Breast cancer symptoms
The symptoms of early breast cancer are mostly unobvious. Advanced breast cancer can metastasize cancer cells far away and cause multiple organ diseases throughout the body, which directly threatens the lives of patients.
In addition to the above-mentioned high-risk factors, there are still some lifestyles that have a certain relationship with the incidence of breast cancer. For example, overnutrition, obesity, high-fat diet, and excessive drinking will increase the incidence of breast cancer.
The symptoms of early breast cancer are mostly unobvious. Local symptoms such as breast lumps, breast skin abnormalities, nipple discharge, and nipple or areola abnormalities are the main ones. Because of their unobvious performance, they are very easy to be ignored.
The different typical performances are described in detail below.
Breast lumps are the most common symptoms of early breast cancer. The breast is divided into cross sections. The lumps are often located at the outer upper limit. They are mostly unilateral and single, with hard texture, irregular edges, unsmooth surface and not easy to be pushed. Most breast cancers are painless masses, and a few cases are accompanied by varying degrees of dull pain or tingling.
Breast skin abnormalities
Breast lumps often invade the surrounding local tissues and have multiple physical signs. When the lump invades the ligament between the gland and the skin, it can pull the skin to form a depression, which looks like a dimple, so it is called the "dimple sign."
When cancer cells block the lymphatic vessels, it can cause lymphedema and orange peel-like changes in the breast skin, also known as "orange peel sign."
When cancer cells infiltrate into the skin to grow, scattered hard skin nodules, called "skin satellite nodules", can form around the main lesion.
In special types of breast cancer, such as inflammatory breast cancer, the breast skin appears red, swollen, thickened, and hardened, with an orange peel-like appearance, gradually turning into a purplish red like blood stasis.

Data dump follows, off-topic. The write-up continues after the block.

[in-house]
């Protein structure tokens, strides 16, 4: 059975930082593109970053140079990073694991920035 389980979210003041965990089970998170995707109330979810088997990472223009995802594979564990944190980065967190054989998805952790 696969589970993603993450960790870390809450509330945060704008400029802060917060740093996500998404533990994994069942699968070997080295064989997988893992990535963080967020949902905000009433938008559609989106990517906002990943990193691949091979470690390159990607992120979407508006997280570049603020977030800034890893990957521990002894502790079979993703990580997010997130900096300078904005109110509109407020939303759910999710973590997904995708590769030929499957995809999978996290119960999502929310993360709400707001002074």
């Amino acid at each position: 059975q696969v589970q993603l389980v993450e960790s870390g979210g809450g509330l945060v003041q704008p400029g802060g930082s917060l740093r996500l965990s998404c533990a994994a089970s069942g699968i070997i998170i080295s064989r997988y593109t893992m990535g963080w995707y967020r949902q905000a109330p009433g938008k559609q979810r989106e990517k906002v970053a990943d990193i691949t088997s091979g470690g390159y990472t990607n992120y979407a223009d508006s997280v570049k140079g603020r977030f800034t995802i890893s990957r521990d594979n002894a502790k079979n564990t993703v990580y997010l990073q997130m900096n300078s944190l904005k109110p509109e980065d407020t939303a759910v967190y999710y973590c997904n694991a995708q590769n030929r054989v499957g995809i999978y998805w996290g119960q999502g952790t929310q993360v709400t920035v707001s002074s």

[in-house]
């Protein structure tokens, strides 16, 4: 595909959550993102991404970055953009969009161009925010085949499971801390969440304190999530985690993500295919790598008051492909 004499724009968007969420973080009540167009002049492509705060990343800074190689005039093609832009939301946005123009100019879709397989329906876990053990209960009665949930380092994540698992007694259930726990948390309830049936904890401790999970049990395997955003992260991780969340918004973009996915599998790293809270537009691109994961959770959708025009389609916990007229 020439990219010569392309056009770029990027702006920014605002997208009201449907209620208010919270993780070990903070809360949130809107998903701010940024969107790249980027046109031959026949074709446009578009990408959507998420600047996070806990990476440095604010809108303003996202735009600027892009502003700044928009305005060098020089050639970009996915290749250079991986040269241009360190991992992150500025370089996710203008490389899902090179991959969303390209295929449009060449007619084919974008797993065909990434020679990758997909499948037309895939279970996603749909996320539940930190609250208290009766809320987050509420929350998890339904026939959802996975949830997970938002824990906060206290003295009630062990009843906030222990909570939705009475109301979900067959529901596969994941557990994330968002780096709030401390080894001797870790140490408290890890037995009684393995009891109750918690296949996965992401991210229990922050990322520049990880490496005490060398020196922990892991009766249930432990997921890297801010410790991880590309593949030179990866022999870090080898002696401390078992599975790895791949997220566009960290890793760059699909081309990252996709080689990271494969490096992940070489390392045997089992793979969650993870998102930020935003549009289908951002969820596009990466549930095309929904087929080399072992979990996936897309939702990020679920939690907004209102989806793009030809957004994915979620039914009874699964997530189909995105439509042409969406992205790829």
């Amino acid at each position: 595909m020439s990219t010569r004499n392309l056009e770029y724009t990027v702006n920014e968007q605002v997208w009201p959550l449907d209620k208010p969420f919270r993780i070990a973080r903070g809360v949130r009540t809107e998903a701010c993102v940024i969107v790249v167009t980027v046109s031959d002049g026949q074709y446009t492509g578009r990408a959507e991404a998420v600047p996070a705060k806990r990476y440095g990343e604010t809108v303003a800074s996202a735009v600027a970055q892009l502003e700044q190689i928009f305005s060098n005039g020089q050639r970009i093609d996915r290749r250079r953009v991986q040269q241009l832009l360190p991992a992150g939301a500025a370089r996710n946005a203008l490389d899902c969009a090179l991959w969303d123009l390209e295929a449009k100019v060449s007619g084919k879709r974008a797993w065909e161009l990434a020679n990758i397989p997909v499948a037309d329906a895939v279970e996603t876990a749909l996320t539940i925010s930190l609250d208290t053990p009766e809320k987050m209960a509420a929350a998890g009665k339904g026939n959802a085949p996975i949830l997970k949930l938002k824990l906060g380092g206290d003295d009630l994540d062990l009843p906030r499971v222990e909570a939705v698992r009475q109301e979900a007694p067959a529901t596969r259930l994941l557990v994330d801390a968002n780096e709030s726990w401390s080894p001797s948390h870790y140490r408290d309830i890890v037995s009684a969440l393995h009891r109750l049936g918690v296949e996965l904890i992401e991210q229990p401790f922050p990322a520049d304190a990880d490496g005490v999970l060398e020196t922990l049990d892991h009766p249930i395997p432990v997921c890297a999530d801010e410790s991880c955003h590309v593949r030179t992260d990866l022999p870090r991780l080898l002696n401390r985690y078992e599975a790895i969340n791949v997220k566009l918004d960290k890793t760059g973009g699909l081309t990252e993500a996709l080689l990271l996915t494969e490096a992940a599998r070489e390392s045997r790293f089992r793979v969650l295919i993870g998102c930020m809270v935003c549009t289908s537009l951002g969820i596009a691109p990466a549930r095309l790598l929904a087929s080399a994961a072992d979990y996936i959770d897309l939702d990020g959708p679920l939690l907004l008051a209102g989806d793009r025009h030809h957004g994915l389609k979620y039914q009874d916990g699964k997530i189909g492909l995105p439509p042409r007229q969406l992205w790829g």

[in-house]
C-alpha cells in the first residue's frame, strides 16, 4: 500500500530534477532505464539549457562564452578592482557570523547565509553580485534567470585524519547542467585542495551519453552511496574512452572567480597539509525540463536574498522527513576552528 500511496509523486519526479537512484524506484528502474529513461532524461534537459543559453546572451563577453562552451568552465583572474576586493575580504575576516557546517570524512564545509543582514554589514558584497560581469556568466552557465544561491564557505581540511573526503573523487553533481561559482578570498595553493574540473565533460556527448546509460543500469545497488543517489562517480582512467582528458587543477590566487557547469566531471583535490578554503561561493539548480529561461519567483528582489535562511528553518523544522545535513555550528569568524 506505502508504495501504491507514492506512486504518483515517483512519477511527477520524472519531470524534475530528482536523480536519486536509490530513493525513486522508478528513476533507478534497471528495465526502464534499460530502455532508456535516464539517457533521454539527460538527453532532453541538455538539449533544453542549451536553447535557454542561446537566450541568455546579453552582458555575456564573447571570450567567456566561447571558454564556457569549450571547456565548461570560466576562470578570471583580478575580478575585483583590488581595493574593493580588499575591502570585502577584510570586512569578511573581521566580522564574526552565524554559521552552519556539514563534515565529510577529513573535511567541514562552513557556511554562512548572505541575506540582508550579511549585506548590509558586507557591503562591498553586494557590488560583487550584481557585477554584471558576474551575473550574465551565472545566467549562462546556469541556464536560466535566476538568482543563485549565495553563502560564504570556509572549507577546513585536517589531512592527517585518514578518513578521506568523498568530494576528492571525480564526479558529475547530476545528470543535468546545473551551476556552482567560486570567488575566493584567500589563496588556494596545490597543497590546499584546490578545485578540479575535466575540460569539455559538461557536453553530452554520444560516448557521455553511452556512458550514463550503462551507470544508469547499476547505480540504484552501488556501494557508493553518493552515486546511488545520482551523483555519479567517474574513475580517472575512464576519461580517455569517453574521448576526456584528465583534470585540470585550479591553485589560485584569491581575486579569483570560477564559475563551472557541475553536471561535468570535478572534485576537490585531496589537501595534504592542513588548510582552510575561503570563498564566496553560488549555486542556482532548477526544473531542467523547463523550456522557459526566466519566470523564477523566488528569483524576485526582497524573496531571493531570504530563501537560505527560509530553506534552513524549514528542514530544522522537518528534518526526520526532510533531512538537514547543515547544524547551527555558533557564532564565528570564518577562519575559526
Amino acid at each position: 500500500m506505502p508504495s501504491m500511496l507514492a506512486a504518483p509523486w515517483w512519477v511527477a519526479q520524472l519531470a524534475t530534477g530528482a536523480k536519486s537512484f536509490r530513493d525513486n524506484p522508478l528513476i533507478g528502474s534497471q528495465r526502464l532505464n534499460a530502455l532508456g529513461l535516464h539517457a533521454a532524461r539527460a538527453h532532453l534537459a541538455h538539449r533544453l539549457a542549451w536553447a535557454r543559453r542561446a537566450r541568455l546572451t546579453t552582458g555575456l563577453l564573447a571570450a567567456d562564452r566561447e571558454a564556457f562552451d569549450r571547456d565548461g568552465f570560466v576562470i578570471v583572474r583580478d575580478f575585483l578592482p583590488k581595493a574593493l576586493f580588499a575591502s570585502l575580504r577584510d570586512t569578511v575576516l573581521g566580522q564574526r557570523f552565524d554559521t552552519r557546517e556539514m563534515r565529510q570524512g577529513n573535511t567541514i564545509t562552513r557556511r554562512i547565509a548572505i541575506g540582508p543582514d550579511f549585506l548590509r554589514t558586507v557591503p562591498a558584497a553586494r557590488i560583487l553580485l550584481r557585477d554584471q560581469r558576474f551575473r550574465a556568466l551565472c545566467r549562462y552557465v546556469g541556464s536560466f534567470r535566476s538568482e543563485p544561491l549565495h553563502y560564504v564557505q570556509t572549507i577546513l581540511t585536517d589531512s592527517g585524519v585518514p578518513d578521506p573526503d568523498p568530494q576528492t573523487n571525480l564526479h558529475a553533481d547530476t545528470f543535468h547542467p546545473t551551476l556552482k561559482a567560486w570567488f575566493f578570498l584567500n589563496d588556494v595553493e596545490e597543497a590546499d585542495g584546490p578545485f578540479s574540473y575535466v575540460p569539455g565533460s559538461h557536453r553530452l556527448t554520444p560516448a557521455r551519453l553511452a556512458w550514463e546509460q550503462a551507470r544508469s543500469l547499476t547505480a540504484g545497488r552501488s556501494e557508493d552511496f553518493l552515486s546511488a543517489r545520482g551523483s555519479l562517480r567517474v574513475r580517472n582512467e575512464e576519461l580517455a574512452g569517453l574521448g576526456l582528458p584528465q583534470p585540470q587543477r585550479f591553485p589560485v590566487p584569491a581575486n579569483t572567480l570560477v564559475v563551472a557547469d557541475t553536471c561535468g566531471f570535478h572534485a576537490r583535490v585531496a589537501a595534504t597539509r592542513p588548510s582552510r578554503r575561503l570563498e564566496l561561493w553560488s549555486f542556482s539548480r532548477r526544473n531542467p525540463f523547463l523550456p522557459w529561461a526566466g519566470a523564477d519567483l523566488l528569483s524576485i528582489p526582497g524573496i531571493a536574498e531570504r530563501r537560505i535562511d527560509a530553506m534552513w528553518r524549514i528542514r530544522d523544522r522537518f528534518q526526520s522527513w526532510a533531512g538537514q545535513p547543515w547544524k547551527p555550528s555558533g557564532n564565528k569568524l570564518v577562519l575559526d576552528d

Abnormal nipple and areola
When the lumps invade the nipple or the subareola area, the nipple can be dented, deflected, or even retracted completely behind the areola due to the pulling of the nipple.
Special types of breast cancer, such as nipple eczema-like carcinoma, manifests as unilateral nipple, areola and surrounding skin itching, red patchy eczema-like appearance, and more exudative scabs or keratotic desquamation on the surface, which can be severe Form ulcers.
In some breast cancer patients in non-physiological conditions (such as pregnancy and lactation), unilateral breasts may have nipple discharge, and the nature of the fluid is mostly bloody, serous or watery.
Swollen axillary lymph nodes
When breast cancer cells fall off, they can invade the surrounding lymphatic vessels and metastasize to its local lymphatic drainage area. In the early stage, patients mostly showed swelling of the ipsilateral axillary lymph nodes, and the swollen lymph nodes were still active.
Subsequently, the lymph nodes changed from small to large, from less to more, and finally merged and fixed with each other. When the condition continues to develop, the metastatic lymph nodes can be felt on the supraclavicular and the contralateral armpit.
Cachexia may appear in patients with breast cancer in the middle and late stages, which may be accompanied by symptoms such as loss of appetite, anorexia, weight loss, fatigue, anemia, and fever. Some patients may have symptoms of metastasis due to metastasis, mainly lung, pleura, bone, liver, and brain.
Lung and pleural metastases
The lung is a common metastatic site of breast cancer, often manifested as bilateral multiple nodules. Patients may have symptoms such as coughing, dyspnea, hemoptysis, and chest pain. Pleural metastasis is mainly manifested as cough, fatigue, weakness, dyspnea, and some patients have chest pain.
The most vulnerable parts of bone metastasis are the spine, ribs, pelvis, and long bones. It can also occur in the scapula, skull and other parts. The main manifestations are bone pain, hypercalcemia, elevated alkaline phosphatase, and elevated lactate dehydrogenase. higher.
When the liver metastases are small, there are no special symptoms. When the mass is large or wide, hepatomegaly, liver pain, loss of appetite, abdominal distension, etc. may occur. Symptoms such as jaundice and ascites may occur in the late stage.
Brain metastasis is mainly manifested as meningeal and brain parenchymal metastasis. The clinical manifestations of brain parenchymal metastasis include increased intracranial pressure, headache, vomiting, and optic nerve head edema, and seizures may occur. The main manifestations of meningeal metastasis are meningeal irritation, cranial nerve involvement, and increased intracranial pressure.